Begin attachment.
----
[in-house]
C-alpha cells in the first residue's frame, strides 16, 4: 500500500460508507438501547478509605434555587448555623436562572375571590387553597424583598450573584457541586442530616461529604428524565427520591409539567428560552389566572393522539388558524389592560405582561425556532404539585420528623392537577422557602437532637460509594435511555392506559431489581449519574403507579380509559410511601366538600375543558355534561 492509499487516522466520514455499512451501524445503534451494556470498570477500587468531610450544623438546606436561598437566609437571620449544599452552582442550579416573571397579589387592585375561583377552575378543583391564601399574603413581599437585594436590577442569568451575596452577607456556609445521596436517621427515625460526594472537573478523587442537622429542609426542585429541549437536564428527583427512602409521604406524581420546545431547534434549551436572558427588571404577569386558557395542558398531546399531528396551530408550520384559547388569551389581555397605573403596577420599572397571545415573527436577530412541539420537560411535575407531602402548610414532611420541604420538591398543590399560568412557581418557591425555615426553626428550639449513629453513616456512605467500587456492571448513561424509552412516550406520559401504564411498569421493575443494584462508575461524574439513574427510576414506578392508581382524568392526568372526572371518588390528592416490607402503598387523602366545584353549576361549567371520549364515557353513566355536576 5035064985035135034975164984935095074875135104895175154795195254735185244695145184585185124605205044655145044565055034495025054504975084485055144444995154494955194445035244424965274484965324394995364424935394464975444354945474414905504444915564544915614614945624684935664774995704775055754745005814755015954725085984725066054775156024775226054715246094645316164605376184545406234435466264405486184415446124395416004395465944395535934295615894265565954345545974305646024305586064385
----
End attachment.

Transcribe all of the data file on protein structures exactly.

[in-house]
C-alpha cells in the first residue's frame, strides 16, 4: 500500500460508507438501547478509605434555587448555623436562572375571590387553597424583598450573584457541586442530616461529604428524565427520591409539567428560552389566572393522539388558524389592560405582561425556532404539585420528623392537577422557602437532637460509594435511555392506559431489581449519574403507579380509559410511601366538600375543558355534561 492509499487516522466520514455499512451501524445503534451494556470498570477500587468531610450544623438546606436561598437566609437571620449544599452552582442550579416573571397579589387592585375561583377552575378543583391564601399574603413581599437585594436590577442569568451575596452577607456556609445521596436517621427515625460526594472537573478523587442537622429542609426542585429541549437536564428527583427512602409521604406524581420546545431547534434549551436572558427588571404577569386558557395542558398531546399531528396551530408550520384559547388569551389581555397605573403596577420599572397571545415573527436577530412541539420537560411535575407531602402548610414532611420541604420538591398543590399560568412557581418557591425555615426553626428550639449513629453513616456512605467500587456492571448513561424509552412516550406520559401504564411498569421493575443494584462508575461524574439513574427510576414506578392508581382524568392526568372526572371518588390528592416490607402503598387523602366545584353549576361549567371520549364515557353513566355536576 5035064985035135034975164984935095074875135104895175154795195254735185244695145184585185124605205044655145044565055034495025054504975084485055144444995154494955194445035244424965274484965324394995364424935394464975444354945474414905504444915564544915614614945624684935664774995704775055754745005814755015954725085984725066054775156024775226054715246094645316164605376184545406234435466264405486184415446124395416004395465944395535934295615894265565954345545974305646024305586064385